Fri, Sep 2, at 1: The event was not marred, as its planners had feared it would be, by the unemployed rabble. Their leader, a Communist, had been jailed—and was dead before the festive procession began. A police band led a group of 2, down Main and Houston streets to the Tarrant County courthouse, followed by elected officials, including Texas Attorney General James Allred, soon to be governor. Trundling behind the cops and the pols, according to the Fort Worth Star-Telegram, came the Union Band and groups of workers, from barbers and bricklayers to pressmen and painters.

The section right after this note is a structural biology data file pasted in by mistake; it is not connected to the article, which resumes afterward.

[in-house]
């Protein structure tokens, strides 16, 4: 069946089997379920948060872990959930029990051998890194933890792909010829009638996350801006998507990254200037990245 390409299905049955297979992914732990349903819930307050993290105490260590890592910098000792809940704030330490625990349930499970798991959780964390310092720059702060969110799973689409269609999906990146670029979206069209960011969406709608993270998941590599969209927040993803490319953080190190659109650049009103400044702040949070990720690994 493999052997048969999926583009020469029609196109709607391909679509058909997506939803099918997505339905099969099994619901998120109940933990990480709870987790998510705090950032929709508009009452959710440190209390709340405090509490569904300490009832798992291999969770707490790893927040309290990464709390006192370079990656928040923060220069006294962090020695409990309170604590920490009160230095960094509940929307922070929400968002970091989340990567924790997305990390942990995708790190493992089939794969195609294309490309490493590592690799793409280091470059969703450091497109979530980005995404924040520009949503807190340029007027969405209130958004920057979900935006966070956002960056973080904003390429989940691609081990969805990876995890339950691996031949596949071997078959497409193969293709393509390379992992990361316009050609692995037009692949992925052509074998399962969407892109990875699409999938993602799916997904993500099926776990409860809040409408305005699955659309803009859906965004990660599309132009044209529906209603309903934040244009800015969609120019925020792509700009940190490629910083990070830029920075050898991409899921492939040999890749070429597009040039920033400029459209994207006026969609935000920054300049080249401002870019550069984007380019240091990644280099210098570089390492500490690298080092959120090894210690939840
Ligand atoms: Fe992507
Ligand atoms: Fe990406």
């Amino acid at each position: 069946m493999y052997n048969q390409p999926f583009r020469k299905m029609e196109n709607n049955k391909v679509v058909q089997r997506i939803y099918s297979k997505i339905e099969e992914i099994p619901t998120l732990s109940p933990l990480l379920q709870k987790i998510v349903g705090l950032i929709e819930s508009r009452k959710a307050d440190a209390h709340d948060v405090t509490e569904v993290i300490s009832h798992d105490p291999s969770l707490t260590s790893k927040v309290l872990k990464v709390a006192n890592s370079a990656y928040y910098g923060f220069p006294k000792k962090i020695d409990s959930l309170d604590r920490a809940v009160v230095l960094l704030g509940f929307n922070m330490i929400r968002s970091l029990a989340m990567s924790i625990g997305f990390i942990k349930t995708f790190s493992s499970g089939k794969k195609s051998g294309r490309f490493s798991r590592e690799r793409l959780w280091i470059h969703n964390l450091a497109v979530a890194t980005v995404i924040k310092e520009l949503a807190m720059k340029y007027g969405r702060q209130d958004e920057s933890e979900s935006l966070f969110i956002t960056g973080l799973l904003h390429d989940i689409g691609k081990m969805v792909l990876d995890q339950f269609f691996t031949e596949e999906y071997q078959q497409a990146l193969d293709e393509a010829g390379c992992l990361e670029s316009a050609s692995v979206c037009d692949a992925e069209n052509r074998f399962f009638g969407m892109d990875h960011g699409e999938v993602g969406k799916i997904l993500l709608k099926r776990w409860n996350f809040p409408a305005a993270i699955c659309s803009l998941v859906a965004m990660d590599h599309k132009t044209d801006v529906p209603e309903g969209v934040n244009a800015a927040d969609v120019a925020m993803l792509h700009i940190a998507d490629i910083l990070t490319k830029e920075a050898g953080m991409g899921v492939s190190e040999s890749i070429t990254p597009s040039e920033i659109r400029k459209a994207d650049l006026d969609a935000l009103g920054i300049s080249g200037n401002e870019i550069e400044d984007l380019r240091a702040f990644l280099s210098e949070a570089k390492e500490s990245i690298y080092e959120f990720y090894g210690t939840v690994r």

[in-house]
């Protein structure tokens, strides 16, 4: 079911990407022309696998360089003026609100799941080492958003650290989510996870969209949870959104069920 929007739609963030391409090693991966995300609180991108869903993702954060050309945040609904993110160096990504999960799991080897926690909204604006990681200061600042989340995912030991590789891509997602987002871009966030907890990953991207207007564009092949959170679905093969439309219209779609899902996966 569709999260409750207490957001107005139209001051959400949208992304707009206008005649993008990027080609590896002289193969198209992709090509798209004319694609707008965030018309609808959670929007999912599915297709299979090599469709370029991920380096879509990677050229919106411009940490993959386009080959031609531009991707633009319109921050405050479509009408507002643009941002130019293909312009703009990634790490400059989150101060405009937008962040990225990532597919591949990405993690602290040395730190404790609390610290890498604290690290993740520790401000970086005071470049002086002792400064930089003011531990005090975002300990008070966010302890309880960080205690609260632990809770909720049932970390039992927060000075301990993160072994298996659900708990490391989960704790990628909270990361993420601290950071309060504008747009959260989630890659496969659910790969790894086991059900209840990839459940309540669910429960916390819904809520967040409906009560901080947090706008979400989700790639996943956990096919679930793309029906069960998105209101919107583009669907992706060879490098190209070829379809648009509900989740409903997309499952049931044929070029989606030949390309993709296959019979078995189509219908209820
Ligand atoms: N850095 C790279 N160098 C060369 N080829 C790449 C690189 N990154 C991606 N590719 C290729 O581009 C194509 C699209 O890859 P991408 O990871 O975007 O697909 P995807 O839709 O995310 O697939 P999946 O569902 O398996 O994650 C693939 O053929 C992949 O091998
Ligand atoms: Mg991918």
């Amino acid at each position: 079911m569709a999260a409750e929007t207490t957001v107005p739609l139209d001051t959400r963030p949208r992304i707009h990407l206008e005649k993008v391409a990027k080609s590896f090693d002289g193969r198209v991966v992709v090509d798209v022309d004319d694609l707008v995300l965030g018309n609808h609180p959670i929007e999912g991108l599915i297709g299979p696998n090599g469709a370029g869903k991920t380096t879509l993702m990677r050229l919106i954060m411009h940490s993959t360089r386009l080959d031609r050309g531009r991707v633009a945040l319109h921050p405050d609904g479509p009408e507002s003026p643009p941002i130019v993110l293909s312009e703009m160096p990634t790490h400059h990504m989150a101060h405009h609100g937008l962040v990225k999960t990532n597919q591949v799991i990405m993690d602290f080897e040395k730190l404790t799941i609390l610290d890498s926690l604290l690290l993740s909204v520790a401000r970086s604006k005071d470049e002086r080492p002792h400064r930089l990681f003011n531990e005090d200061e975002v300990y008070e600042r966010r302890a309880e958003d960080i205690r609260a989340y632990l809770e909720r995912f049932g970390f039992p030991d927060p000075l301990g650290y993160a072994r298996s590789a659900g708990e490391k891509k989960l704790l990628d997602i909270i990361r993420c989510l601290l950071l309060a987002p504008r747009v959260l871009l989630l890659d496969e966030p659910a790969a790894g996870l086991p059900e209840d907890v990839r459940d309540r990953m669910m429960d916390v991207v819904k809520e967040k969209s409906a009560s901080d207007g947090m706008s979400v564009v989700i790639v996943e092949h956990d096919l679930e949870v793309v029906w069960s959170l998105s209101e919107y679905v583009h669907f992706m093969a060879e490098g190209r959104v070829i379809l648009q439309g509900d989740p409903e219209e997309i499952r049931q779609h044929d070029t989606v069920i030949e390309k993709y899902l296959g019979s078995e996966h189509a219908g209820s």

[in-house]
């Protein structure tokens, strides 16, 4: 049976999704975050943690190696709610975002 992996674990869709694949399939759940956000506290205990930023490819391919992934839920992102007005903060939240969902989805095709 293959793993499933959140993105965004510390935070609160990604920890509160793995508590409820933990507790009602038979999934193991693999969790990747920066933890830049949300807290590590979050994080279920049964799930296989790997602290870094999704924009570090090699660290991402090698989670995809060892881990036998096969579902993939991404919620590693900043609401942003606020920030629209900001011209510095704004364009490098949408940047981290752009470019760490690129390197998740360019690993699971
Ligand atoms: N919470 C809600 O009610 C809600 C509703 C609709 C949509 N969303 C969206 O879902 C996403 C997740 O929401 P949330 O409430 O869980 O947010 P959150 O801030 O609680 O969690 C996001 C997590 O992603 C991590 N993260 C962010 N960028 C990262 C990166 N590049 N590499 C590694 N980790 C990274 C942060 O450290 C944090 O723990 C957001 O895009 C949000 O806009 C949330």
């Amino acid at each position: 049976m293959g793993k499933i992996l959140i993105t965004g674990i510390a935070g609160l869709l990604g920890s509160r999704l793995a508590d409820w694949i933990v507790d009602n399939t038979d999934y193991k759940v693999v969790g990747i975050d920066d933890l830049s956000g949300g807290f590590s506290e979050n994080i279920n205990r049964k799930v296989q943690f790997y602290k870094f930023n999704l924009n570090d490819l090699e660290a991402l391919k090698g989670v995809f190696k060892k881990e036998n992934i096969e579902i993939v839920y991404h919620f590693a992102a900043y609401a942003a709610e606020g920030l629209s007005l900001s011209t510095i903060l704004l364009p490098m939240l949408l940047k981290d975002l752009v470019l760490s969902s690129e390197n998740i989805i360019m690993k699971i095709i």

Tue Mar 25, 6: Dan Parker followed an hour later. Fifteen minutes more, and Susan Fletcher and Dave Collard were out. But they didn't worry about it — their Texas Hold 'Em game at the Rowlett Bowl-A-Rama was zero-stakes, played simply as a way to hang out, have fun and hone skills with dozens of others who have caught the poker bug. That number is expected to continue to grow after this summer's release of a Texas attorney general's opinion that the tournaments don't violate the state's anti-gambling laws. Fletcher, 46, of Rowlett began playing at Bowl-A-Rama in March after her husband started going there. The APL is one of the largest leagues in the country to run zero-stakes tournaments.